I have been called many things in my nursing career, some good and some not so good but the queen of partnership working is one I like!
In my role I predominantly work with and I am proud to call Northumbria Police my colleagues. Because that is what they are, alongside my AMHP, acute trust, ambulance and British transport police colleagues. I think that is important, we are all working together; different focuses but overall the same aim, to do the best by the community we serve and care for. I am proud because we do brilliant work together, and we may not always realise we do! When I hear or see how other areas don’t have this working relationship, I see how good we actually are in the North East and how well we strive to work together, when sometimes it isn’t easy.
The important thing to remember is the little I things make a difference; like the ability to sit on the fence and see both perspectives. Something that puts my role in that unique position. I’m not on ‘your’ side or ‘their’ side but in the middle and focusing on the best outcomes for those involved. I see myself often as translator, reflector, supporter or navigator to others. That is my main aim when I deliver police and partnership working sessions that many have attended around NTW, to see the Police perspective of the world. I do similar with Police, showing them the workings of mental health services.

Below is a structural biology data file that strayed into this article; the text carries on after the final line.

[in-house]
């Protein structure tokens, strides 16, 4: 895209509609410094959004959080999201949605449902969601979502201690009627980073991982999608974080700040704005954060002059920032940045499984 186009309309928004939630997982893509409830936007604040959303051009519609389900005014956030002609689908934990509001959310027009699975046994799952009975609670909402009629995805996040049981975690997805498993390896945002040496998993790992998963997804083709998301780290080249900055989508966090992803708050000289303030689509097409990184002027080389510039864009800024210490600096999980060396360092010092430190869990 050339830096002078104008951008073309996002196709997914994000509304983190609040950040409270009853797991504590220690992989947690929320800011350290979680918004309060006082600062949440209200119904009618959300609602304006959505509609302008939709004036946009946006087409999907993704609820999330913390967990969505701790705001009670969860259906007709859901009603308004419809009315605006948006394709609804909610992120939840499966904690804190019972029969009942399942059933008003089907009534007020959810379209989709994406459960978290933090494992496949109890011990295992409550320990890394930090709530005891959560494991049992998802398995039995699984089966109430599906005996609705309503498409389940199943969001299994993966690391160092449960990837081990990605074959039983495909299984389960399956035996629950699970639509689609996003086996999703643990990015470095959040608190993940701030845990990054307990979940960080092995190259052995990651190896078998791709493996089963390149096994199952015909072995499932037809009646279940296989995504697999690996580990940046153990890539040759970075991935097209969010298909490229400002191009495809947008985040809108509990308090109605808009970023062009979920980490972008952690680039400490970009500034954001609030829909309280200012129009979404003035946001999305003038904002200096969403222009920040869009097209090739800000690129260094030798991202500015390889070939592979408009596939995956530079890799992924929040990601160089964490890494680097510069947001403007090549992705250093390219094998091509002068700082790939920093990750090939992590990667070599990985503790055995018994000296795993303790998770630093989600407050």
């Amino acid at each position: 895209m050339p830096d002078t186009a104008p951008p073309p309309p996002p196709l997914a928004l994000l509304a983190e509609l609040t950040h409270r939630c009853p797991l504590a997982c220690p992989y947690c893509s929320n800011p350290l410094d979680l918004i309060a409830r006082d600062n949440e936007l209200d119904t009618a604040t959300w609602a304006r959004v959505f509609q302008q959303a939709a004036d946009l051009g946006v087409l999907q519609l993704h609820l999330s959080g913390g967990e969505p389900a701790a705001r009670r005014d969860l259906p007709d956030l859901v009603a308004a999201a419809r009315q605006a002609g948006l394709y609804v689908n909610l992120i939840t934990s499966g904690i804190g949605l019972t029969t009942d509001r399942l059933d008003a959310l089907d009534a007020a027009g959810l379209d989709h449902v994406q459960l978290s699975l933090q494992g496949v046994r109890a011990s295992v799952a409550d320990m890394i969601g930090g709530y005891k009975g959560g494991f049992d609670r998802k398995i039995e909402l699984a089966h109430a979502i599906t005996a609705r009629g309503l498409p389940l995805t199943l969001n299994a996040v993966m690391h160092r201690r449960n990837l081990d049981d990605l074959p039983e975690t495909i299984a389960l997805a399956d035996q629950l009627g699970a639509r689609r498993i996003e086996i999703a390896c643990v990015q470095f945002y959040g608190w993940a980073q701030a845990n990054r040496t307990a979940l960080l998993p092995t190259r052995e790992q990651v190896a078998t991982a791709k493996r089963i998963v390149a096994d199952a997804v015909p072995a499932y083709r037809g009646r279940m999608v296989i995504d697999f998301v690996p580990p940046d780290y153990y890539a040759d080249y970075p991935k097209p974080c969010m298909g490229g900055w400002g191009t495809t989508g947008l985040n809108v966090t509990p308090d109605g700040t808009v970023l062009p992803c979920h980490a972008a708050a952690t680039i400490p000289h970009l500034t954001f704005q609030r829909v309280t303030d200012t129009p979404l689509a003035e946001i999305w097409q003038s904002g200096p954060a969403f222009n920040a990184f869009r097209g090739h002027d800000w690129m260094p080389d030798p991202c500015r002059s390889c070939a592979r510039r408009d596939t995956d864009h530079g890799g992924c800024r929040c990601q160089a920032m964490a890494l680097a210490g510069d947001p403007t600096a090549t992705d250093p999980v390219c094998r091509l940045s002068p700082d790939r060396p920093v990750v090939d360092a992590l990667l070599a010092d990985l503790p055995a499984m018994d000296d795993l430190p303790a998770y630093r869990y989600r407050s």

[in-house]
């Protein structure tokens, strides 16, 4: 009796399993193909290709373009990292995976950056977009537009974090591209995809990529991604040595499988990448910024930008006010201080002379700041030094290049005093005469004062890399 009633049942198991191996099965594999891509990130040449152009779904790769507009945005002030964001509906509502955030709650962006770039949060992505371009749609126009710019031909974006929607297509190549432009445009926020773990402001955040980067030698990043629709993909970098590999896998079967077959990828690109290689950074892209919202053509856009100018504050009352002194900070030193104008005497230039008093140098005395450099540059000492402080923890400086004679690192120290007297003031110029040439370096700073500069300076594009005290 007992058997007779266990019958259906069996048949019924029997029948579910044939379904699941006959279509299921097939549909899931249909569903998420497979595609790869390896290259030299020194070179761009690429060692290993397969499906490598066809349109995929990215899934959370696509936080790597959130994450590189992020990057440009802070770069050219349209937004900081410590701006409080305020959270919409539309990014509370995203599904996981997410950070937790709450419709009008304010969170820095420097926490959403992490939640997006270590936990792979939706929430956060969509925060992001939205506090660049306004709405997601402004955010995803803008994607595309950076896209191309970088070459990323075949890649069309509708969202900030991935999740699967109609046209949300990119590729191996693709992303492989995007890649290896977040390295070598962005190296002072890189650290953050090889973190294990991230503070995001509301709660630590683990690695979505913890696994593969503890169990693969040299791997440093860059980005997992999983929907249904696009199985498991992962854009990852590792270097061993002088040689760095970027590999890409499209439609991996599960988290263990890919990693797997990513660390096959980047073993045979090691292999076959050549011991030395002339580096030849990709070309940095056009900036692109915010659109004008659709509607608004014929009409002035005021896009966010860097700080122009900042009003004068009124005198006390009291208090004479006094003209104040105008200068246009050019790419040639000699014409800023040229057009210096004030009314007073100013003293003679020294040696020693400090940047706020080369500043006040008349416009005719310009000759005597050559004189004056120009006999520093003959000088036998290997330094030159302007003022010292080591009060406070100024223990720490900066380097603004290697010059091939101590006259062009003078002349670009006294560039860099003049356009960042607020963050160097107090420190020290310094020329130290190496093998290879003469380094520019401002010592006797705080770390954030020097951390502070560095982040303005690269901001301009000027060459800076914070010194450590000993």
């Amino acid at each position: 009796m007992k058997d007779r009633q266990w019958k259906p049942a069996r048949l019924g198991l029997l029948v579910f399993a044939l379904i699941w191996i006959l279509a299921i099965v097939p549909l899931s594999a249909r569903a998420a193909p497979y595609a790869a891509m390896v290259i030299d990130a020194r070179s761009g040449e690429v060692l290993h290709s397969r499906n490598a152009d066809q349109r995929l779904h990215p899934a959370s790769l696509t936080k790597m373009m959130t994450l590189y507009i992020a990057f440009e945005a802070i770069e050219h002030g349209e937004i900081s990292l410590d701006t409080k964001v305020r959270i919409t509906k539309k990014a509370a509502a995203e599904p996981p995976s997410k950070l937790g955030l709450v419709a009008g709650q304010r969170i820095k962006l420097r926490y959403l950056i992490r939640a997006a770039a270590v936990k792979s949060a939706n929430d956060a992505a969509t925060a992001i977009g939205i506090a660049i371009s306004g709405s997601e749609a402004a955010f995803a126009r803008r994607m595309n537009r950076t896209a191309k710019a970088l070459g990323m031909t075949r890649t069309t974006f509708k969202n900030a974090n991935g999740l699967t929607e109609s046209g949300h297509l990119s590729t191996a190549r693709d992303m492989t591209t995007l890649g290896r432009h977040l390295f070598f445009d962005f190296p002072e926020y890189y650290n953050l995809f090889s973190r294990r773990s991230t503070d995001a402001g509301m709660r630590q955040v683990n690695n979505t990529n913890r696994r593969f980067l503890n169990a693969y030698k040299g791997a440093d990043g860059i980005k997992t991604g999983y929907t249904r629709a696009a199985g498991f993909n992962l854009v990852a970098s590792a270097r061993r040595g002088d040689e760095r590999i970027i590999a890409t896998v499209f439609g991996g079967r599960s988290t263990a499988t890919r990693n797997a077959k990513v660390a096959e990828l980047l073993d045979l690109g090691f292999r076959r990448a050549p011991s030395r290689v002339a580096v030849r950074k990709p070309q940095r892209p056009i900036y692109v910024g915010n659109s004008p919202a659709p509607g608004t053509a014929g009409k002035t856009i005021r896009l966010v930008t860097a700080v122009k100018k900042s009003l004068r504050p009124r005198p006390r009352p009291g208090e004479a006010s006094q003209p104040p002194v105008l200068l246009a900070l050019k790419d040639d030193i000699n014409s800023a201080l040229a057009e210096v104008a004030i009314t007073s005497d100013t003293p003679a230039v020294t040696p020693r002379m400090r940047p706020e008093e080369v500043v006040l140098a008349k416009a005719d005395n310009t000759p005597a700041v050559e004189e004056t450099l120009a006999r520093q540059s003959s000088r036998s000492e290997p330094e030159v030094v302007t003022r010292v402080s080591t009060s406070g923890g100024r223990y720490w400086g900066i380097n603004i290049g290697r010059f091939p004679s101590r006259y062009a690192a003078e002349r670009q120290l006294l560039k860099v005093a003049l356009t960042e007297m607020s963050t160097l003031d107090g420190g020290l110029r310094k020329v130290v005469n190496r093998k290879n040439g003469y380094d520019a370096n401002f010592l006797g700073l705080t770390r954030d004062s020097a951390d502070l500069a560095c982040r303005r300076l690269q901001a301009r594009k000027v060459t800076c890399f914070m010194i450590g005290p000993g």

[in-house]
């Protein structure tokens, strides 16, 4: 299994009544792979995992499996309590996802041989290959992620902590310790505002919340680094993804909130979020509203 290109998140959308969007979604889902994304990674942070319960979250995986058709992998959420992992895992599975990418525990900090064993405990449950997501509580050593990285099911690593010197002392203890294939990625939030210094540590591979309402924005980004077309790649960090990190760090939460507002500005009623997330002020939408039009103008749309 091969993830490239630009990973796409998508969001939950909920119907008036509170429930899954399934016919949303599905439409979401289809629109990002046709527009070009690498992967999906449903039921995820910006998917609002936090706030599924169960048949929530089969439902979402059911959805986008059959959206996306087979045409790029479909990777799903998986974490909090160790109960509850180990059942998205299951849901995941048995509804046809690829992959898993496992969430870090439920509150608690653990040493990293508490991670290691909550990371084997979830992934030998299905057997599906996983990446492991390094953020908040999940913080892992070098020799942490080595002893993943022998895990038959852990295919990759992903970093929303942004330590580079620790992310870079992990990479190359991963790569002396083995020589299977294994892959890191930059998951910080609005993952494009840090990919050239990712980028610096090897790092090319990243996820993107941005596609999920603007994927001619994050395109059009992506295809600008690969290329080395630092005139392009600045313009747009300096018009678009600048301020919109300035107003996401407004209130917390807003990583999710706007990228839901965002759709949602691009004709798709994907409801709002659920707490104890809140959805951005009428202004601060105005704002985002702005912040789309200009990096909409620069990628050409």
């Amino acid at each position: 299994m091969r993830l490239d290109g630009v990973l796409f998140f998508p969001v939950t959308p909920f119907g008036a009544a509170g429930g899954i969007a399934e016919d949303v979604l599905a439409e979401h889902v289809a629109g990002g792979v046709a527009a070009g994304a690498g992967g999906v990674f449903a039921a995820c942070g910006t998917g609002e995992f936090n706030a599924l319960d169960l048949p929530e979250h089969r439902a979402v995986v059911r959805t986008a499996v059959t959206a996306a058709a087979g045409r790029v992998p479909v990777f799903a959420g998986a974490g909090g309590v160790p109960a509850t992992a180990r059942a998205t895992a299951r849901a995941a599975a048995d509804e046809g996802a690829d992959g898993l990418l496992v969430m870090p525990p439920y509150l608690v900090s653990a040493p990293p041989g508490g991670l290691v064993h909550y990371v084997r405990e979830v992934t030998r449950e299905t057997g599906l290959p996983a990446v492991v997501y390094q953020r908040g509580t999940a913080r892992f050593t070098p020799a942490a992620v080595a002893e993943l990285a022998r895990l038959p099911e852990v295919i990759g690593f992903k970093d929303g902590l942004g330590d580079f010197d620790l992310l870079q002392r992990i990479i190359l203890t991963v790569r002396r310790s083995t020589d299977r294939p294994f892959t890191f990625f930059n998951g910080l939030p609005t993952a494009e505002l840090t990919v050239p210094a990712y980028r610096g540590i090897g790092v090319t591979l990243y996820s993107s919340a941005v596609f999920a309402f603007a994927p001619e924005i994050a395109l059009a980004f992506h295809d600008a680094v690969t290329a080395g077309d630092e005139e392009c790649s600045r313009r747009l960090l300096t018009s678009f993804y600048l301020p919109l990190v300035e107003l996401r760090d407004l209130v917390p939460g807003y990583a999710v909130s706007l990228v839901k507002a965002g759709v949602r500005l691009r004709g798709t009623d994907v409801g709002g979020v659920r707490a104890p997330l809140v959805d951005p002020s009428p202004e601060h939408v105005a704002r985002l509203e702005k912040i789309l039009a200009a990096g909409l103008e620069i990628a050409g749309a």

I’m privileged in my role to learn many perspectives, to stand as some may say in others shoes, including that of service users able and willing to take time to explain to me their perspective.
If we all do this more often, it can improve our practice and ensure we are considering all the facts and strive to work together to solve issues, concerns or to make the best of situations.
As you will gather it is very much my passion, especially in the current climate. Those that follow me on Twitter know I like a good quote and so I’ve decided to do my own!
“We can battle the stormy sea independently and just try to stay afloat or we can acknowledge our differences and strengths, and anchor together. Learning to understand each other, join and support each other through the stormy sea ahead.’ (Claire Andre 2016)
That way the passengers (or our community/service users) may survive what could be a bumpy ride in public services.
Claire Andre – Clinical Police Liaison Lead
Northumberland, Tyne and Wear Foundation NHS Trust
This blog is published courtesy of @NTWNHS